The switching frequencies of the converters 101.1, 101.2, . . . , 101.n are synchronized by an external oscillator 119 connected to the trim pins 109.1, 109.2, . . . , 109.n of the converters 101.1, 101.2, . . . , 101.n via coupling capacitors 120.1, 120.2, . . . , 120.n. The external oscillator 119 generates a synchronization signal 121 having a frequency that is higher than each converter's free running frequency and that is on a 5 Vp-p amplitude TTL level. The signal 121 is delivered in phase to all the converters 101.1, 101.2, . . . , 101.n where it is internally processed to lock up the internal pulse-width modulation circuit such that the free running frequency is changed to the external synchronization signal frequency. Thereby, the frequency beating phenomena and the higher interferences between the converters 101.1, 101.2, . . . , 101.n are substantially alleviated such that a usual, plain and low-cost EMI filter 118 suffices for filtering out the input interference of the entire DC-DC converter circuit.

The FIG. 5 is a schematic representation of another DC-DC converting circuit according to the invention, featuring delaying of the synchronization signal. The configuration substantially corresponds to that in FIG. 4, however a plurality of fixed delay cells 122.1, 122.2, . . . , 122.(n-1) are arranged between the external oscillator 119 and the coupling capacitors 120.1, 120.2, . . . by which the synchronization signal 121 is delivered to the trim pins 109.1, 109.2, . . . , 109.n. This configuration allows phase interleaving between different DC-DC converters, whereby it is avoided that ripple effects of the frequency synchronized converters 101.1, 101.2, . . . , 101.n become additive. Otherwise, the frequency synchronization of the converters 101.1, 101.2, . . . , 101.n could lead to increased input current ripple due to positive interference between the noise signals generated by the single converters 101.1, 101.2, . . . , 101.n which could partly vitiate the desired effects of the synchronization.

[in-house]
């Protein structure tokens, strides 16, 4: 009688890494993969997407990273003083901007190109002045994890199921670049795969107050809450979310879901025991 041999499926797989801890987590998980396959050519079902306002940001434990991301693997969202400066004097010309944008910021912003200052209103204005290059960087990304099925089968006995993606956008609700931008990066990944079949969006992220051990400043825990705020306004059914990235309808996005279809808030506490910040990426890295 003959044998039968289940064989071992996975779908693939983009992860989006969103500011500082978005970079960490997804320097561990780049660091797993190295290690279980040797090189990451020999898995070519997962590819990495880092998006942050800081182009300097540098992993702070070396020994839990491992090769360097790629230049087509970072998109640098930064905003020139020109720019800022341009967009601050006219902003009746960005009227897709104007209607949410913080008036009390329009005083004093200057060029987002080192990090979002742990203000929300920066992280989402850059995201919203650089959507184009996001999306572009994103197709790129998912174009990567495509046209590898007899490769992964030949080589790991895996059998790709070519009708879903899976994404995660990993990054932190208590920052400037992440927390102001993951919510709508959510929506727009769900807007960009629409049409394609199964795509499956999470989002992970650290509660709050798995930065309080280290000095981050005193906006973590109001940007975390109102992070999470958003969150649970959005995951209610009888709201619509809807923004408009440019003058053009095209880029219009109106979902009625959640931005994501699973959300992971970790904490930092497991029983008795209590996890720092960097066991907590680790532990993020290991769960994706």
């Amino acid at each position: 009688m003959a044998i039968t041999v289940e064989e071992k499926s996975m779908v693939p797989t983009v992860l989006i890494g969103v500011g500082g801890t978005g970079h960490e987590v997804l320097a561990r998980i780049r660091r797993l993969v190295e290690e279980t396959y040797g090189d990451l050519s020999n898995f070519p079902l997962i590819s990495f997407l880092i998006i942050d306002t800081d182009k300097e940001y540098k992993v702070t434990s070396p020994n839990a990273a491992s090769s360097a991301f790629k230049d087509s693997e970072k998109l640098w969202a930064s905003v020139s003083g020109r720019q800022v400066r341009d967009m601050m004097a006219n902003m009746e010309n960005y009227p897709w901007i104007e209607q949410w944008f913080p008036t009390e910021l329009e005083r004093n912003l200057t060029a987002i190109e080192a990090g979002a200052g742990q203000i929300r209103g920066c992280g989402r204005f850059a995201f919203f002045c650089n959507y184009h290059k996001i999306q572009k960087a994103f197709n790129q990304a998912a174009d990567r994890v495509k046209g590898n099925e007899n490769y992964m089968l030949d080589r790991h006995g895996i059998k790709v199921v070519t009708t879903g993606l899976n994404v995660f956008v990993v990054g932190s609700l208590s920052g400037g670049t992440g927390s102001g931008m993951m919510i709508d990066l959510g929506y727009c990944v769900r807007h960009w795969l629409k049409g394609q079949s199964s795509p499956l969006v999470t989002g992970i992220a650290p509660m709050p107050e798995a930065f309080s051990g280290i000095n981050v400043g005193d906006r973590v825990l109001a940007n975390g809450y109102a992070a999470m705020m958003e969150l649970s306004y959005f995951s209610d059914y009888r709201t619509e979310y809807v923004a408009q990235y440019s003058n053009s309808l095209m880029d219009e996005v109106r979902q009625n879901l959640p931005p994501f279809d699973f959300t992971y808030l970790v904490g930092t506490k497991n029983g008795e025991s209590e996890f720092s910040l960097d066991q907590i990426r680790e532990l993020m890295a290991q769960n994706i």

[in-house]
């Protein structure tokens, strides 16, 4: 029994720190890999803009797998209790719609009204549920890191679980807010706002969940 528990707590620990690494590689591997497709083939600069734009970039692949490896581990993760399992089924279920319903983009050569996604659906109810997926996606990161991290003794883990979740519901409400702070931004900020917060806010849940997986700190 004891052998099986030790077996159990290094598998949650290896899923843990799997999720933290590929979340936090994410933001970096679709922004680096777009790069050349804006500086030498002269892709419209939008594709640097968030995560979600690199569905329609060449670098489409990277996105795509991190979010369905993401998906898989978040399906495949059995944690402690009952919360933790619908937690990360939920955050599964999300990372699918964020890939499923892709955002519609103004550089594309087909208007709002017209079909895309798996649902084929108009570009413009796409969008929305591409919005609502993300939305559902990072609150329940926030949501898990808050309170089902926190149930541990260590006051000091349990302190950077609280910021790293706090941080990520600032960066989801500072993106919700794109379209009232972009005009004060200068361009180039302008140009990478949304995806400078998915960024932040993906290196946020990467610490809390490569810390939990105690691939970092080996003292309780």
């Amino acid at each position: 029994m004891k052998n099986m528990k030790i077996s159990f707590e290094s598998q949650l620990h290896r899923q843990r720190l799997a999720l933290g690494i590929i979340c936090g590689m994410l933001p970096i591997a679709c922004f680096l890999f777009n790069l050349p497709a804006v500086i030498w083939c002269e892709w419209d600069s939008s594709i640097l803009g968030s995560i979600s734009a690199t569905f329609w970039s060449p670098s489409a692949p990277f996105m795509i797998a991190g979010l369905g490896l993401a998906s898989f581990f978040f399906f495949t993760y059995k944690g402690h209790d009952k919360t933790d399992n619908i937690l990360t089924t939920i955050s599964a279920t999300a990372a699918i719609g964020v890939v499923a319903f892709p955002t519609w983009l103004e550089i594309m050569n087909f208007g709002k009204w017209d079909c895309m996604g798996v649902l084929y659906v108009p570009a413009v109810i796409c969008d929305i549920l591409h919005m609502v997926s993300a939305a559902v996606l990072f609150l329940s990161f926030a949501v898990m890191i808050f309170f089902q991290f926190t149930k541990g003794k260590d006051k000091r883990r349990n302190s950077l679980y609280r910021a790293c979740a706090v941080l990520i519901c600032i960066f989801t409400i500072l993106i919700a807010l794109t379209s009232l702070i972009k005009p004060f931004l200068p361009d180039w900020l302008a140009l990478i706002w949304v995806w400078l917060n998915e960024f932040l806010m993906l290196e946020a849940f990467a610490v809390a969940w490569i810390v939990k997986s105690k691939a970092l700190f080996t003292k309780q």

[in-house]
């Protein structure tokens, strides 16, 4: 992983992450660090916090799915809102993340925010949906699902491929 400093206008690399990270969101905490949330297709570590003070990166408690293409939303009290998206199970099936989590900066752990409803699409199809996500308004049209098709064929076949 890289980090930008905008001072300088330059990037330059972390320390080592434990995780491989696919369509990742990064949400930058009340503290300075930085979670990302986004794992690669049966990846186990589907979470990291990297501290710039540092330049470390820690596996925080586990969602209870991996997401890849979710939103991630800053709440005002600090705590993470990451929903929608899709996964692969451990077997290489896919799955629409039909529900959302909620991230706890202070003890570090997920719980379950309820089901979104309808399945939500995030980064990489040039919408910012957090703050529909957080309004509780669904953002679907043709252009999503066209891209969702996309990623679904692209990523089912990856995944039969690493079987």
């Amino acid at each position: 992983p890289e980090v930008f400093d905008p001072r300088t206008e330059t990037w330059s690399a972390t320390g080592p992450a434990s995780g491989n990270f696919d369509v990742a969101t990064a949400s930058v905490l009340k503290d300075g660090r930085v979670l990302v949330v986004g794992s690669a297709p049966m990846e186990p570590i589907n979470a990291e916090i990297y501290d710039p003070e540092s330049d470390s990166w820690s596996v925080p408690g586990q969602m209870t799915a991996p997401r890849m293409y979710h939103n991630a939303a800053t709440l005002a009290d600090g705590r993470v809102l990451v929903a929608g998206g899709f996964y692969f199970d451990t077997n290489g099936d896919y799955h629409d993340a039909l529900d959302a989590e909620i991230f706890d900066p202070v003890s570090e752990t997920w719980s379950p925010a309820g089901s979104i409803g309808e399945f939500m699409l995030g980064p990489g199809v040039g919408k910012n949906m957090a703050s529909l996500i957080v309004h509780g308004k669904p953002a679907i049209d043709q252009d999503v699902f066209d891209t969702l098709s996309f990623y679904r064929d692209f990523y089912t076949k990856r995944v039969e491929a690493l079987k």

The delay imposed upon the signal 121 by each of the delay cells 122.1, 122.2, . . . , 122.(n-1) is chosen such that the resulting constant phase differences suppress the occurrence of constructive interference and preferably even lead to destructive interference of the current ripple. The configuration of the delay cells may be chosen as represented in FIG. 5 by serially arranging the cells along the synchronization signal bus, or the external oscillator may be star connected to the trim pins, whereby in each of the connections a single delay cell is arranged, the different cells imposing different delays to the synchronization signal.

The FIG. 6 is a schematic representation of a DC-DC converter device according to the invention; of the internal circuits only a few components relevant to the invention are represented. For trim functionality, the trim pin 109 of the DC-DC converter 101 is internally connected to an error amplifier 123 of the converter's voltage compensation loop. The error amplifier 123 serves for comparing a desired voltage to the actual output voltage between the output pins 104, 105 or the sense lines 113, 114 respectively. An internal voltage reference Vref is provided for the purpose of voltage compensation. Without external trim up/down resistors 115, 116, the DC voltage applied on the minus pin of the error amplifier 123 is 1.24 V with ±1% accuracy, whereby the source of the voltage reference Vref is connected to the minus pin through serially arranged internal resistors 124, 125. A by-pass capacitor 126 is connected between the two internal resistors 124, 125 and diverts high-frequency noise to ground potential, in order to suppress noise on the minus pin of the error amplifier 123.

The DC output voltage of the converter 101 may be adjusted by the user through utilizing external trim up and/or down resistors 115, 116 as described above. The middle point between the internal resistors 124, 125 and thus accordingly the potential on the minus pin of the error amplifier 123 is tuned by externally adjusting the trim DC voltage by providing corresponding trim resistors 115, 116 (which may be potentiometers for easier adjustment).

To avoid the internal compensation loop being disturbed by the synchronization signal which is also applied on the trim pin 109, a low pass filter 127 is provided. The first cell of the low pass filter 127 is constituted by the by-pass capacitor 126 and a further internal resistor 128, connected between the trim pin 109 and the connection between the other two internal resistors 124, 125. The second cell is built up by the internal resistor 125 connected to the minus pin of the error amplifier 123, by a further capacitor 129 connected between the minus pin and the output of the error amplifier 123 and by the error amplifier 123 itself. Altogether, the low-pass filter 127 has a cut-off frequency of about 6 kHz, and it provides an attenuation of about −40 dB/decade. As a result, the common mode signal present at the differential input of the error amplifier 123 is reduced below 50 mVp-p. Furthermore, the low pass filter 127 helps for rejecting noise delivered to and from the trim pin 109.